X-rays are a standard diagnostic tool when assessing neck pain. X-rays use highly-defined beams of energy to penetrate tissue and create an “impression” of the bones and other structures in the neck. This allows a two-dimensional image to be taken of the vertebrae in the neck. Fractures, tumors and other anomalies can often be spotted on x-rays and help determine a course of treatment or whether additional diagnostics will be required.

MRI (Magnetic Resonance Imaging)

An MRI uses high-powered magnets and computers to give doctors a comprehensive look at soft tissues in the neck. This diagnostic technique is often used in cases where muscles and ligaments may be damaged or a tumor may be present. It can also provide a clear picture of the inside of the spinal canal to help rule out non-muscle or bone-related issues.

CT Scan (Computer-aided Tomography)

Through the use of multi-angled x-rays and specialized computer software that puts them all together, a three-dimensional image is created, allowing doctors to fully view a patient’s neck. CT scans are the gold standard for fracture identification and assessment.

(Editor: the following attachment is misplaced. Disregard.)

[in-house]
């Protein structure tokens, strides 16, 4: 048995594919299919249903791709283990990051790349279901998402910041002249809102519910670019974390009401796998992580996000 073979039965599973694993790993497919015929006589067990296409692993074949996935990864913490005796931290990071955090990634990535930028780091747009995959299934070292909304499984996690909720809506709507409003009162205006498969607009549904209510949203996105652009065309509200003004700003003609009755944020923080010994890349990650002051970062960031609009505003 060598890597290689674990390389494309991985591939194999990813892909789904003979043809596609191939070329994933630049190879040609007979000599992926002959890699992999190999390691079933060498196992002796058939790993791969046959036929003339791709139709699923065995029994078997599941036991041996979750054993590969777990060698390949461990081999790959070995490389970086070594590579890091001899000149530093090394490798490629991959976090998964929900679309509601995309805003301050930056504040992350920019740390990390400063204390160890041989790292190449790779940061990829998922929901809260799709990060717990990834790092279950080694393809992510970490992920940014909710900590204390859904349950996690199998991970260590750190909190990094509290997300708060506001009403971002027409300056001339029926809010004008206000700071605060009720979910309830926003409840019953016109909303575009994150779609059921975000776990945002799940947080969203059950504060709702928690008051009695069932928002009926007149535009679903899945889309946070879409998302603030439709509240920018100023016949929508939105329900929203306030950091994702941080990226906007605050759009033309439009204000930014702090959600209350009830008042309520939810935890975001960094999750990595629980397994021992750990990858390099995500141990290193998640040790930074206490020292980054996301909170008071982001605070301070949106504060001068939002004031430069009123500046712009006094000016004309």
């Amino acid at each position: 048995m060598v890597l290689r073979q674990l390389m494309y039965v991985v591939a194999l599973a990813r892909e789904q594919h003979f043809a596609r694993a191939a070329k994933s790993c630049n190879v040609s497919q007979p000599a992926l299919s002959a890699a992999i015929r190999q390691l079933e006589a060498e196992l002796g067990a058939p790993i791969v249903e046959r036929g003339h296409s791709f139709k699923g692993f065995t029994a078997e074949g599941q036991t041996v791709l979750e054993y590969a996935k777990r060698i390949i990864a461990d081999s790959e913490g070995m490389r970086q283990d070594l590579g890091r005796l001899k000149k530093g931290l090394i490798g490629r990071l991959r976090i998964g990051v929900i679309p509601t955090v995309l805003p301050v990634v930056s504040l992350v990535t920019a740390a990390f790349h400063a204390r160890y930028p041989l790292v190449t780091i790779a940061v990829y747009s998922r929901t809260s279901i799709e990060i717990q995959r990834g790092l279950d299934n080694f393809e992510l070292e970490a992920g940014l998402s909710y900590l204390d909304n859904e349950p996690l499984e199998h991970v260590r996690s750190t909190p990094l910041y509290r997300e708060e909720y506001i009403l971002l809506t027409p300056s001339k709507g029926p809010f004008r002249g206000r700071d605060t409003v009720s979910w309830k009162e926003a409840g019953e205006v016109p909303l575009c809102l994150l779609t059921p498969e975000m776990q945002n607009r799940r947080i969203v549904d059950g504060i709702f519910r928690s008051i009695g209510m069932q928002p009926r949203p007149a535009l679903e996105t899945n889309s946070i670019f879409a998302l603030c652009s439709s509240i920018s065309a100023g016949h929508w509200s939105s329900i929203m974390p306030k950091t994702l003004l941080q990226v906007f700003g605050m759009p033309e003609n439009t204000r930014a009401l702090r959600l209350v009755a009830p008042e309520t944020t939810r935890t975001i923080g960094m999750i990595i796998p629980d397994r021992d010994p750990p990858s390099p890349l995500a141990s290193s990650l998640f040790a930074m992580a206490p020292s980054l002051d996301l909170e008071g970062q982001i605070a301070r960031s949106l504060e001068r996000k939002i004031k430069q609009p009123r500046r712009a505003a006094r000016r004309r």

Treating Neck Pain

There are numerous treatments used for neck pain, each targeting a specific cause. Pain medication and rest are often the first options tried, unless a marked injury or other orthopedic issue is present. When the latter is the case, the following treatments are the most common “go-to’s” for neck pain treatment.


This surgical procedure uses specialized instruments to carefully remove the portion of the damaged disc that is placing pressure on the spinal cord.

Fusion Surgery

In cases where one or more vertebrae are structurally compromised, a fusion surgery may be performed. This surgery essentially uses a bone graft to create a supportive “bridge-like” structure between the vertebrae, increasing strength and stability in that portion of the neck.


In instances when the spinal cord is being severely impinged by a damaged vertebra (such as in the case of injuries like a hangman’s fracture), a laminectomy is performed. This surgery removes a small portion of the vertebra so that the spinal cord can move freely within the spinal canal.

Corticosteroid injections are useful in treating inflammatory issues that may be causing a patient’s neck pain. Freeing yourself of your neck pain should be a priority. Not sure where to start? Give us a call today at (210)614-6432 to schedule a consult with one of our experienced and compassionate surgeons.